The biggest impact of working internationally has been having the possibility to share my practice with a variety of people. Sharing my work this way allows me to receive a vast amount of responses from people, and those responses are crucial for me, as they are as diverse as the spaces/places I engage with and the people I encounter. I am not perfect and I am not looking for perfection, however being able to share, collaborate and dialogue with people of different cultural backgrounds allows me to continuously evolve and re-asses my artistic career and myself as a person. I am also engaging with new artists and new places across the world and I can’t wait to collaborate with them and going back to travelling soon.
· What are your main inspirations in the arts sector?
This one is a big question. In different times I crave for different types of inspirations. There are artists that have personally impacted my career and that continue to inspire me for their ways of carrying themselves and for their constant evolution; I continuously look up to them. Within the dance sector, there are choreographers that I always go back to when I am in need of inspirations; Dimitris Papaioannou, Ohad Naharin and Germaine Acogny are inspiring artists and choreographers in their own rights. There are other dance artists specifically in London, like Kenrick Sandy, who I really look up to as leaders. Kenrick really inspires me with his approach to movement composition and creativity using Hip Hop and Urban styles, he keeps evolving while remaining truthful to his craft.
I love street art, therefore I love when I see dancers maintaining a connection with the social and cultural aspects of the dance, however seeing evolution as a natural and necessary part of the process. There are artists who are pushing Afro dance styles who I am obsessed with: Enfantdesbois, Cori D, Homebros, Official Ordinateur to name few, but also young artists in the African continent who are fusing dance forms, from traditional to contemporary in a powerful yet organic way; Ebinum brothers, Florent Nikiéma, Serge Arthur Dodo and many, many more.
I have been also dedicating time watching movies and tv series and finding inspiration for their content, use of the camera, lighting and music, for a more sophisticated use of bodies on stage and a more authentic portrayal of diverse bodies: Euphoria, Malcom & Marie, She’s gotta have it, Judas and the Black Messiah are few examples. I also read books, articles and have dialogues with people in the art sector across different countries as I believe in the power of dialogue as a form of education as well as inspiration!
· What is the best memory in your career?
Stepping foot in Senegal was a life changing moment for me, however if I have to pick a specific event, I would say that watching my piece for the first time on a real stage for five consecutive nights -as part of EMERGE FESTIVAL 2018- without performing in it, was definitely an important step.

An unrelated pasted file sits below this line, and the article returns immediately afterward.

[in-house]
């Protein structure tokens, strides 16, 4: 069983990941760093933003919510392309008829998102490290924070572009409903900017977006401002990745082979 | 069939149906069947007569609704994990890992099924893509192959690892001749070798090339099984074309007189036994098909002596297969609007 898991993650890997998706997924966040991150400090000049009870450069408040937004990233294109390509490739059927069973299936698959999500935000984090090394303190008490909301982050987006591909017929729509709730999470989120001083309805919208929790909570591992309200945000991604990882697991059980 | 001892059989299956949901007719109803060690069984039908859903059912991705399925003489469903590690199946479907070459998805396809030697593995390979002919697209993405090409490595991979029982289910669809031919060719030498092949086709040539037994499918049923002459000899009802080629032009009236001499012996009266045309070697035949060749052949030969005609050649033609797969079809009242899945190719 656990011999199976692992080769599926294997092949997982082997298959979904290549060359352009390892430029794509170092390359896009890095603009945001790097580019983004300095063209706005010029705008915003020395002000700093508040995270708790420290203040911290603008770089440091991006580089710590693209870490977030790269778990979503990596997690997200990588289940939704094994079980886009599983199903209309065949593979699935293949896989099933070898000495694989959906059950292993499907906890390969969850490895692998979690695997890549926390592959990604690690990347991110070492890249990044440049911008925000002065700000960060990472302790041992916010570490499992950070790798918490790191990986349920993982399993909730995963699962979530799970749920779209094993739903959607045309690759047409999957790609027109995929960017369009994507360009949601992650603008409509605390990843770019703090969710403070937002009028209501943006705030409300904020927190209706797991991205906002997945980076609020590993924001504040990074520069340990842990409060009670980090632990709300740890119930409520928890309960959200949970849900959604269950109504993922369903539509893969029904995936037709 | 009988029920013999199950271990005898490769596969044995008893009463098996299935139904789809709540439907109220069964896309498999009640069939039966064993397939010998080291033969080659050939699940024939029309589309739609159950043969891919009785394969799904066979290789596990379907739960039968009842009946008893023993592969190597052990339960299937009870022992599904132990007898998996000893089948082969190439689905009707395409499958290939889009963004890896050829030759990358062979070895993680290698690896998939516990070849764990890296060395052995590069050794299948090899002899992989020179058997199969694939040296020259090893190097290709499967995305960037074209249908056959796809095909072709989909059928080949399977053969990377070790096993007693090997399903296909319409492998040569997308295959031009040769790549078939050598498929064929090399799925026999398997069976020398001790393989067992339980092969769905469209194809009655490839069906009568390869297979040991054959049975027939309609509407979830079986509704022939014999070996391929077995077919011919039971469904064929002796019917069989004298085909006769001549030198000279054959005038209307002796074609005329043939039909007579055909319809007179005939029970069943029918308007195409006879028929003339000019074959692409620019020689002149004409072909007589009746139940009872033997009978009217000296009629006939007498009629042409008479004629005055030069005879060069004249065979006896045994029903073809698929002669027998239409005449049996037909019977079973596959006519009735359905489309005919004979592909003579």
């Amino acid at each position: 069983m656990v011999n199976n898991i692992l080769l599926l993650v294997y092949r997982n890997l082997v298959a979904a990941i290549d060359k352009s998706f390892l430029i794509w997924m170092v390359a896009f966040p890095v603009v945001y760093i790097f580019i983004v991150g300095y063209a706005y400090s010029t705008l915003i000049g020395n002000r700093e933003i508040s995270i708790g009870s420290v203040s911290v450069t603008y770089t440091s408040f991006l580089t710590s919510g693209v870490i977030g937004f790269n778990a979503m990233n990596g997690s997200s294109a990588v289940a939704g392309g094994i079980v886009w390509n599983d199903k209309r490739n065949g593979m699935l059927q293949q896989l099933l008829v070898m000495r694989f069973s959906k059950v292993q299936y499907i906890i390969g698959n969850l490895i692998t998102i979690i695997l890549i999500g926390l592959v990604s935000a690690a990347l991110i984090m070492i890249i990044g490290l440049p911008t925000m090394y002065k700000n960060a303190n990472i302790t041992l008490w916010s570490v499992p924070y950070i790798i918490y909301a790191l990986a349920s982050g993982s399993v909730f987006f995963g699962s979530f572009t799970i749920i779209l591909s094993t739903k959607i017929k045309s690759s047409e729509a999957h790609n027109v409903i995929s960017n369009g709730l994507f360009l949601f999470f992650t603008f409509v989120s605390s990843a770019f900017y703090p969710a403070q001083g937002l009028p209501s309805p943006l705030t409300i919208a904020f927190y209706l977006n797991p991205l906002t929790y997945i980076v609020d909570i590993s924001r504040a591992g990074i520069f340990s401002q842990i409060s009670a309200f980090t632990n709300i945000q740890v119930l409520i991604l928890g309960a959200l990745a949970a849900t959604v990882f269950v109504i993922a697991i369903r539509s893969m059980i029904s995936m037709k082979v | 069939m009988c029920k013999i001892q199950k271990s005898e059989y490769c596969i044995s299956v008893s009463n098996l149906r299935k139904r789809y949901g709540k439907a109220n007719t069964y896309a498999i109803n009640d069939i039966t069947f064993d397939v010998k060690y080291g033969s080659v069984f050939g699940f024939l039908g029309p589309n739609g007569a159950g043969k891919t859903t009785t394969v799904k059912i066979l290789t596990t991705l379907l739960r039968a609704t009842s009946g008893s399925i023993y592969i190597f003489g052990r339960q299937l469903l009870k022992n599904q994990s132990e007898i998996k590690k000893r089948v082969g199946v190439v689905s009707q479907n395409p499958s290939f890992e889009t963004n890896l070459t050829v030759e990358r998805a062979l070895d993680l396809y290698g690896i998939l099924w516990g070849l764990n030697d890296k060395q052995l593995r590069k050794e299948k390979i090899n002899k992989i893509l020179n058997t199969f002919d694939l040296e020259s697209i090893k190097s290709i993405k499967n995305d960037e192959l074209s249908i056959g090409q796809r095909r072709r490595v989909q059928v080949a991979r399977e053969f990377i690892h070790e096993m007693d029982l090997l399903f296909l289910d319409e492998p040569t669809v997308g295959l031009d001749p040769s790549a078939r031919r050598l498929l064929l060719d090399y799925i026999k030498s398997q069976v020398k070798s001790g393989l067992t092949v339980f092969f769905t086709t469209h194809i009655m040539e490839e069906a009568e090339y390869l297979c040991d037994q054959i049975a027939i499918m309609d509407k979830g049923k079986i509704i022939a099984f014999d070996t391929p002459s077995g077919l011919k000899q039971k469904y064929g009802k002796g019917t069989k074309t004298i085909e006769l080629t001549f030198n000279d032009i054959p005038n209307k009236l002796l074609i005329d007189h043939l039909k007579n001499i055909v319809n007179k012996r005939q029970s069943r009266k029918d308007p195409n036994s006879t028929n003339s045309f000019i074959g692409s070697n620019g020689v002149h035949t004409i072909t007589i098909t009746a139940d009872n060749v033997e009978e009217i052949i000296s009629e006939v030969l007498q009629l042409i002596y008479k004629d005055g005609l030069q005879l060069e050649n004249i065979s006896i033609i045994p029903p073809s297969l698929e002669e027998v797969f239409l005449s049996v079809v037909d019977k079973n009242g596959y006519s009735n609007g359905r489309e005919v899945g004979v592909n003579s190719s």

· You were an Artist in Residence at IRIE! Dance theatre between 2017 and 2019. How was your experience?
IRIE! is home to me, therefore the only way in which I can explain my experience as an Artist in Residence is of joy and gratitude to be chosen alongside Akeim and be the first two artists in residence stepping foot in IRIE! after a long time. If it wasn’t for their support, I wouldn’t have been able to create my company ‘MOVEMENT DECO’’, rehearse and create my first long length piece ‘Prayers of freedom - Can you see me?’ and present it at EMERGE FESTIVAL.
I think it was a brave choice for them as well as an important and necessary one to make; allowing artists interested in using and developing African dances and dances of its Diaspora to participate actively in IRIE!’s program, it is relevant for their students, their community and their artistic development as well as being what the UK dance scene needs more than ever right now. I hope IRIE! dance theatre will maintain and develop further these fruitful collaborations and continue to strive for the recognition of those dance and music forms across the London art sector.
· Do you have an advice for emerging artists?
Keep truthful to yourselves and try not to chase trends. Trends will eventually pass, but an art form that is introspective, attentive and empathic to the outside world will always be current and necessary.
· Do you have news and upcoming events to share with us?
I am keeping low key at the moment as I am working on few collaborations with artists and organisations across different countries as well as experimenting with other art forms outside dance.